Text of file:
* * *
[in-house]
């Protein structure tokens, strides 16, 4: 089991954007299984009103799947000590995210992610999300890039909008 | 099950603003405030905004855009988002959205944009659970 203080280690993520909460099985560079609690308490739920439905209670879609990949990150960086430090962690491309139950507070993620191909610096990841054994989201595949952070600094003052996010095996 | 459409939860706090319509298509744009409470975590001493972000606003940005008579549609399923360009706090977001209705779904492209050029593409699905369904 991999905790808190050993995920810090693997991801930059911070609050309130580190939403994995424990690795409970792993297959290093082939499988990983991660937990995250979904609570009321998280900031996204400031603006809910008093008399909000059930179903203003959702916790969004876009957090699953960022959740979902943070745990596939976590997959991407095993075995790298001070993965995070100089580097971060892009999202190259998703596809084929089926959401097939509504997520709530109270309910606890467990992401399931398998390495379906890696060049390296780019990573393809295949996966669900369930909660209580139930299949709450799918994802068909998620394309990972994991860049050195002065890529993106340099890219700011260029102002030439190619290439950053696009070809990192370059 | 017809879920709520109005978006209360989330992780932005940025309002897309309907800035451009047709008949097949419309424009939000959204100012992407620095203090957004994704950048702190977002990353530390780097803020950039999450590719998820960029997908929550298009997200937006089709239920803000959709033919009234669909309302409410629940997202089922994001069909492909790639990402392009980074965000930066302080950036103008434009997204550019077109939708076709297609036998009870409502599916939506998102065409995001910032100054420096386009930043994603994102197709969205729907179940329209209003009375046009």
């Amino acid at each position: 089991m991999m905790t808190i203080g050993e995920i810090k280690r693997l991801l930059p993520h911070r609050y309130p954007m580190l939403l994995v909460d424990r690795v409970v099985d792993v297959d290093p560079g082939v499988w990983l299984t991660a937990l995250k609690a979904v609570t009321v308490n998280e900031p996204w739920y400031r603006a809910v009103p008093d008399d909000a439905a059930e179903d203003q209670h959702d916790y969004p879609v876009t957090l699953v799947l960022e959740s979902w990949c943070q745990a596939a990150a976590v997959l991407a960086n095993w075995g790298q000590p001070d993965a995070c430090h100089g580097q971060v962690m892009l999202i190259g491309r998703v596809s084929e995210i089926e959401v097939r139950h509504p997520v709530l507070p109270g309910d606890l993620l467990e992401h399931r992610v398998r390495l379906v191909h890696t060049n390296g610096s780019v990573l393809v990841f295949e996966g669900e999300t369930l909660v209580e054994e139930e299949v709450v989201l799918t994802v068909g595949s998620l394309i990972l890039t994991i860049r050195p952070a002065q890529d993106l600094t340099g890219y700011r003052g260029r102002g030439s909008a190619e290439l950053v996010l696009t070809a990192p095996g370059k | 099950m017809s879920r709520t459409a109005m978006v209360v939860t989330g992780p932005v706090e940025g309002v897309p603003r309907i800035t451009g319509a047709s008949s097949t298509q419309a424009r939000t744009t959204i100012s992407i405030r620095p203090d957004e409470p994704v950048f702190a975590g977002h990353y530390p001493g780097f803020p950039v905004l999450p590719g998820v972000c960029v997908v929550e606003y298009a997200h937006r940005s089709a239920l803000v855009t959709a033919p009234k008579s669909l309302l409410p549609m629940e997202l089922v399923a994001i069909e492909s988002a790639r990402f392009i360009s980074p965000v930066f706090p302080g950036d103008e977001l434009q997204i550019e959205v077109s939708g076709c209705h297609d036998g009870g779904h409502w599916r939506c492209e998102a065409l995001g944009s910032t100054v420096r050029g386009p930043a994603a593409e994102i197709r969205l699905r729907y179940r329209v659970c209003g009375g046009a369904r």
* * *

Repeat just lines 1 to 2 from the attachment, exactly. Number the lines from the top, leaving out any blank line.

[in-house]
């Protein structure tokens, strides 16, 4: 089991954007299984009103799947000590995210992610999300890039909008 | 099950603003405030905004855009988002959205944009659970 203080280690993520909460099985560079609690308490739920439905209670879609990949990150960086430090962690491309139950507070993620191909610096990841054994989201595949952070600094003052996010095996 | 459409939860706090319509298509744009409470975590001493972000606003940005008579549609399923360009706090977001209705779904492209050029593409699905369904 991999905790808190050993995920810090693997991801930059911070609050309130580190939403994995424990690795409970792993297959290093082939499988990983991660937990995250979904609570009321998280900031996204400031603006809910008093008399909000059930179903203003959702916790969004876009957090699953960022959740979902943070745990596939976590997959991407095993075995790298001070993965995070100089580097971060892009999202190259998703596809084929089926959401097939509504997520709530109270309910606890467990992401399931398998390495379906890696060049390296780019990573393809295949996966669900369930909660209580139930299949709450799918994802068909998620394309990972994991860049050195002065890529993106340099890219700011260029102002030439190619290439950053696009070809990192370059 | 017809879920709520109005978006209360989330992780932005940025309002897309309907800035451009047709008949097949419309424009939000959204100012992407620095203090957004994704950048702190977002990353530390780097803020950039999450590719998820960029997908929550298009997200937006089709239920803000959709033919009234669909309302409410629940997202089922994001069909492909790639990402392009980074965000930066302080950036103008434009997204550019077109939708076709297609036998009870409502599916939506998102065409995001910032100054420096386009930043994603994102197709969205729907179940329209209003009375046009």